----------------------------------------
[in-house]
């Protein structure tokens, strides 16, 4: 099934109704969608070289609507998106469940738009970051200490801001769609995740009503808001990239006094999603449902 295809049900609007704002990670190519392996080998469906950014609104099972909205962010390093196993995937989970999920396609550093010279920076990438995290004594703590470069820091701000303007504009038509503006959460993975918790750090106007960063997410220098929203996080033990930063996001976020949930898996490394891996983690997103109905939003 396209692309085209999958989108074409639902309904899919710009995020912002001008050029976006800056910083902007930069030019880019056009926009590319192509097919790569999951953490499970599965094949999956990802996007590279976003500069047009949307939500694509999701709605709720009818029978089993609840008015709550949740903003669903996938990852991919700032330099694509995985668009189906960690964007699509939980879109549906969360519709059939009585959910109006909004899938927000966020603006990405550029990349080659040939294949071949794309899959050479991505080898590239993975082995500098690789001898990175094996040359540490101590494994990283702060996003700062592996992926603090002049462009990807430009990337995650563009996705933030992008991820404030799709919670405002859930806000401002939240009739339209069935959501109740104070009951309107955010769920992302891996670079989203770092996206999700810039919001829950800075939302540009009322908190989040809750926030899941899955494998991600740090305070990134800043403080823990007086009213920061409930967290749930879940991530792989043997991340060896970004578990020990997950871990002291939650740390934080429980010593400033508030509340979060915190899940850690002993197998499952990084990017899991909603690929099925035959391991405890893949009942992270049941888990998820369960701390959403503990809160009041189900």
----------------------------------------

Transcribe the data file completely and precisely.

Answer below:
[in-house]
């Protein structure tokens, strides 16, 4: 099934109704969608070289609507998106469940738009970051200490801001769609995740009503808001990239006094999603449902 295809049900609007704002990670190519392996080998469906950014609104099972909205962010390093196993995937989970999920396609550093010279920076990438995290004594703590470069820091701000303007504009038509503006959460993975918790750090106007960063997410220098929203996080033990930063996001976020949930898996490394891996983690997103109905939003 396209692309085209999958989108074409639902309904899919710009995020912002001008050029976006800056910083902007930069030019880019056009926009590319192509097919790569999951953490499970599965094949999956990802996007590279976003500069047009949307939500694509999701709605709720009818029978089993609840008015709550949740903003669903996938990852991919700032330099694509995985668009189906960690964007699509939980879109549906969360519709059939009585959910109006909004899938927000966020603006990405550029990349080659040939294949071949794309899959050479991505080898590239993975082995500098690789001898990175094996040359540490101590494994990283702060996003700062592996992926603090002049462009990807430009990337995650563009996705933030992008991820404030799709919670405002859930806000401002939240009739339209069935959501109740104070009951309107955010769920992302891996670079989203770092996206999700810039919001829950800075939302540009009322908190989040809750926030899941899955494998991600740090305070990134800043403080823990007086009213920061409930967290749930879940991530792989043997991340060896970004578990020990997950871990002291939650740390934080429980010593400033508030509340979060915190899940850690002993197998499952990084990017899991909603690929099925035959391991405890893949009942992270049941888990998820369960701390959403503990809160009041189900």